This article is the first in a series on how to stay secure online. It's a topic I am often asked about and which I am surprised regularly by how little thought it is given to good password practices by both technical and non-technical people alike. Ideally most of what you read below you will already know – but maybe it will prompt you to improve your current password practices if you're currently at risk of one of the following (common) problems:
- Having an online service hacked
- Your bank account emptied
- Facebook account taken over (for an attempted scam)
- Email compromised
Most don't think any of the above are relevant to them - but please read on. It's possible that you haven't considered securing your passwords adequately.
Ensuring your passwords are secure is a key element. So often I hear stories of people who have had an account hacked – Facebook, Twitter, Hotmail, etc. The first point I should mention is do not use a real word as a password – or even a real word with letters swapped out for numbers/symbols – as in this example – p@ssw0rd (this is so common that those trying to hack into anything may well try this technique).
If you can’t use real words – what should you use? Ideal things to include in your passwords:
- Unique acronyms (that you’ve made up) and are easy for you to remember
- A mix of upper case and lower case letters
By mixing up the above you should be able to come up with a secure password. As example I’ll pick one of each of the above to make a new password:
Step 1: Start with a unique acronym that I can remember – MCICA (stands for: my city is called Auckland).
Step 2: Add in some numbers (I’m going to add a number that is relevant to me but nobody else 218. My password is now: MCICA218
Step 3: Change letters to a mix of upper and lower case. My password now reads: MCica218
Step 4: Add in some symbols in random locations: My password now reads MC+ica=218
Now – the trick is to mix up how you create your password – don’t follow the above too closely. Certainly come up with your own memorable acronym that is unique and means something to you. And if you are following the above steps do it in a different order than suggested.
One of the most important aspects of keeping secure online is to have great passwords. Yes – there is an ‘s’ on that because you should have lots of different passwords – not just one you use everywhere you go online.
In recent months we have heard of many situations where people’s existing passwords with a provider have been compromised. When this happens your password from that service (such as the PlayStation Network) may end up as public information and freely shared online. In other situations your password might not be public but it may be in the hands of hackers who will attempt to use it break into other services you might use – such as your bank, Facebook, Twitter, online forums, your work email system, Gmail, Hotmail, etc.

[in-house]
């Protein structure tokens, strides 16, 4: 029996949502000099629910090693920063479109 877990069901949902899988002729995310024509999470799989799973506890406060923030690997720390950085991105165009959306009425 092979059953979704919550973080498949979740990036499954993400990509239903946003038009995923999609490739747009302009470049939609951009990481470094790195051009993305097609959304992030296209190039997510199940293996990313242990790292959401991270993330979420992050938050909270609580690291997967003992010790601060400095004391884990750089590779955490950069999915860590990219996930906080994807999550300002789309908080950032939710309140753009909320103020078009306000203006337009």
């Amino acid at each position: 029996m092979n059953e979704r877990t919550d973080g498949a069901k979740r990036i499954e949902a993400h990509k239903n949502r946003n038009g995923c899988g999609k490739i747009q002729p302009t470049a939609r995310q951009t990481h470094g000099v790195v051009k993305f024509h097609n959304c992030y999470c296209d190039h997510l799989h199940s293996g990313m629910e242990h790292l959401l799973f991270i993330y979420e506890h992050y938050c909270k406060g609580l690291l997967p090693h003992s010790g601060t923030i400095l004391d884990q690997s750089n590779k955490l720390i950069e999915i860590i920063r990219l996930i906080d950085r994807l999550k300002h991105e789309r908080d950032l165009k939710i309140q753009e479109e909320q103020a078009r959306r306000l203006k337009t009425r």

One technique I have come across for making unique passwords is to mix a common password that you remember (such as one made by following example earlier) with a unique identifier for each website you visit. So if you main password is MC+ica218 – you might add a code that represents Neowin to you – my example is #Winning – so the final password might be: MC+ica218#Winning
For most important passwords (such as Internet banking) you may want to use a different sequence compared to less important passwords.
The longer your password is the lower the chance it will be guessed or that you will be hacked. Ensure all your passwords are at least 8 characters long – and preferably 14 characters or longer.
Now we’ve cleared up the importance of having different passwords some will be wondering how to keep track of all these passwords. I can suggest three techniques:
- Use a password storage tool
- For most secure passwords – don’t store the full password online
- Write part of your password down and keep it in a secure location
A useful technique for your most important passwords is not store the full password in one place. You might for instance keep part of the password in your head (or on a hidden piece of paper) – and part of it in a secure online password store (such as LastPass).
What do avoid?
- Password Sharing - try and create situations where you don’t have to share your passwords with friends or colleagues
- Words that are listed in the dictionary or are names of people, companies or brands
- Words spelled backwards, abbreviated, or misspelt
- Common sequences – qwerty, 12345, 911, 111, abc, etc
- Birth dates, phone numbers and other predictable personal numbers
- Saving passwords in your browser or on your computer unless it secured and locked when not in use
Good luck with staying secure. I’m sure many readers will have other useful techniques and some may disagree with my thoughts. That’s okay – the main thing is to ensure you have unique passwords that can’t be guessed and are different in some way from website to website.